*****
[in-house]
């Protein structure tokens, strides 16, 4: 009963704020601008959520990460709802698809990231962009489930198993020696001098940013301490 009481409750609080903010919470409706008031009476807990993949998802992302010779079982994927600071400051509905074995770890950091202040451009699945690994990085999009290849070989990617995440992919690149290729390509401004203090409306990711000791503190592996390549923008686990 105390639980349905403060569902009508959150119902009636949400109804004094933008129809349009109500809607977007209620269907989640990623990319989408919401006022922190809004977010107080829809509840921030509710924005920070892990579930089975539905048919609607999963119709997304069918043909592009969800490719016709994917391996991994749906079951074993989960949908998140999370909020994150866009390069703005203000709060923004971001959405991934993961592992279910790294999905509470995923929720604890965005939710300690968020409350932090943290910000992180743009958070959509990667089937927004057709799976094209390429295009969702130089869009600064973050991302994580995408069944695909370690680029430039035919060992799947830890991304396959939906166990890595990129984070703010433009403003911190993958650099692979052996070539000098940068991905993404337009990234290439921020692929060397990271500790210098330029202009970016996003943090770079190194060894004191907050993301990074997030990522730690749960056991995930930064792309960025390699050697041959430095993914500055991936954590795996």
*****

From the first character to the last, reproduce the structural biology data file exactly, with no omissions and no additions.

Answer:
[in-house]
């Protein structure tokens, strides 16, 4: 009963704020601008959520990460709802698809990231962009489930198993020696001098940013301490 009481409750609080903010919470409706008031009476807990993949998802992302010779079982994927600071400051509905074995770890950091202040451009699945690994990085999009290849070989990617995440992919690149290729390509401004203090409306990711000791503190592996390549923008686990 105390639980349905403060569902009508959150119902009636949400109804004094933008129809349009109500809607977007209620269907989640990623990319989408919401006022922190809004977010107080829809509840921030509710924005920070892990579930089975539905048919609607999963119709997304069918043909592009969800490719016709994917391996991994749906079951074993989960949908998140999370909020994150866009390069703005203000709060923004971001959405991934993961592992279910790294999905509470995923929720604890965005939710300690968020409350932090943290910000992180743009958070959509990667089937927004057709799976094209390429295009969702130089869009600064973050991302994580995408069944695909370690680029430039035919060992799947830890991304396959939906166990890595990129984070703010433009403003911190993958650099692979052996070539000098940068991905993404337009990234290439921020692929060397990271500790210098330029202009970016996003943090770079190194060894004191907050993301990074997030990522730690749960056991995930930064792309960025390699050697041959430095993914500055991936954590795996």